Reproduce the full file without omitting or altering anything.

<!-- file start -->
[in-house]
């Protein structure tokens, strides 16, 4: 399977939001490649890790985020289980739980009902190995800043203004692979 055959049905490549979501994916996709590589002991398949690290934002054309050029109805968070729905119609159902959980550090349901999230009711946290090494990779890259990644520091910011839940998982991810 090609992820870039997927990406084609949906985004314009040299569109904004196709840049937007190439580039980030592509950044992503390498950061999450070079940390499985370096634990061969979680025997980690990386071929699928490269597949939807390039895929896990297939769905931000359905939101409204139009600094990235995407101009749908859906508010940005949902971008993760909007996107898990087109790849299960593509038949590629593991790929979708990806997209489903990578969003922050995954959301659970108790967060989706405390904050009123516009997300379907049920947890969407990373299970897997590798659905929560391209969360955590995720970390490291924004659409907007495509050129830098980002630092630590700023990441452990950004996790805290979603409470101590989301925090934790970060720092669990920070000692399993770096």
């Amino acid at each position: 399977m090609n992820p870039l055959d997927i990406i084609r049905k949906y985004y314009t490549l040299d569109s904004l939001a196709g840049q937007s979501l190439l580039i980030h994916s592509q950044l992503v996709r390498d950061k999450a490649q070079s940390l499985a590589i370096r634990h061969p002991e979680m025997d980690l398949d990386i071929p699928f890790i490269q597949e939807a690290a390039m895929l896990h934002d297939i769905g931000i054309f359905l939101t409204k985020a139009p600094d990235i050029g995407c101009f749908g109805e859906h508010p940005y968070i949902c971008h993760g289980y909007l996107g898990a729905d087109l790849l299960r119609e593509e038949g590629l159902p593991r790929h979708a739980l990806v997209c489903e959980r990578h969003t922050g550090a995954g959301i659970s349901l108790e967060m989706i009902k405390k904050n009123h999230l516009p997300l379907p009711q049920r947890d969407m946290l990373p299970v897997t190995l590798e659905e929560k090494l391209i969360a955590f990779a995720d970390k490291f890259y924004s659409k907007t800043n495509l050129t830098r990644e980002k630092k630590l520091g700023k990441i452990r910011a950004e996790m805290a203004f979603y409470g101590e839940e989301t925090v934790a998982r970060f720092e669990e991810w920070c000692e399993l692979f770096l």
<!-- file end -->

[in-house]
């Protein structure tokens, strides 16, 4: 399977939001490649890790985020289980739980009902190995800043203004692979 055959049905490549979501994916996709590589002991398949690290934002054309050029109805968070729905119609159902959980550090349901999230009711946290090494990779890259990644520091910011839940998982991810 090609992820870039997927990406084609949906985004314009040299569109904004196709840049937007190439580039980030592509950044992503390498950061999450070079940390499985370096634990061969979680025997980690990386071929699928490269597949939807390039895929896990297939769905931000359905939101409204139009600094990235995407101009749908859906508010940005949902971008993760909007996107898990087109790849299960593509038949590629593991790929979708990806997209489903990578969003922050995954959301659970108790967060989706405390904050009123516009997300379907049920947890969407990373299970897997590798659905929560391209969360955590995720970390490291924004659409907007495509050129830098980002630092630590700023990441452990950004996790805290979603409470101590989301925090934790970060720092669990920070000692399993770096």
């Amino acid at each position: 399977m090609n992820p870039l055959d997927i990406i084609r049905k949906y985004y314009t490549l040299d569109s904004l939001a196709g840049q937007s979501l190439l580039i980030h994916s592509q950044l992503v996709r390498d950061k999450a490649q070079s940390l499985a590589i370096r634990h061969p002991e979680m025997d980690l398949d990386i071929p699928f890790i490269q597949e939807a690290a390039m895929l896990h934002d297939i769905g931000i054309f359905l939101t409204k985020a139009p600094d990235i050029g995407c101009f749908g109805e859906h508010p940005y968070i949902c971008h993760g289980y909007l996107g898990a729905d087109l790849l299960r119609e593509e038949g590629l159902p593991r790929h979708a739980l990806v997209c489903e959980r990578h969003t922050g550090a995954g959301i659970s349901l108790e967060m989706i009902k405390k904050n009123h999230l516009p997300l379907p009711q049920r947890d969407m946290l990373p299970v897997t190995l590798e659905e929560k090494l391209i969360a955590f990779a995720d970390k490291f890259y924004s659409k907007t800043n495509l050129t830098r990644e980002k630092k630590l520091g700023k990441i452990r910011a950004e996790m805290a203004f979603y409470g101590e839940e989301t925090v934790a998982r970060f720092e669990e991810w920070c000692e399993l692979f770096l």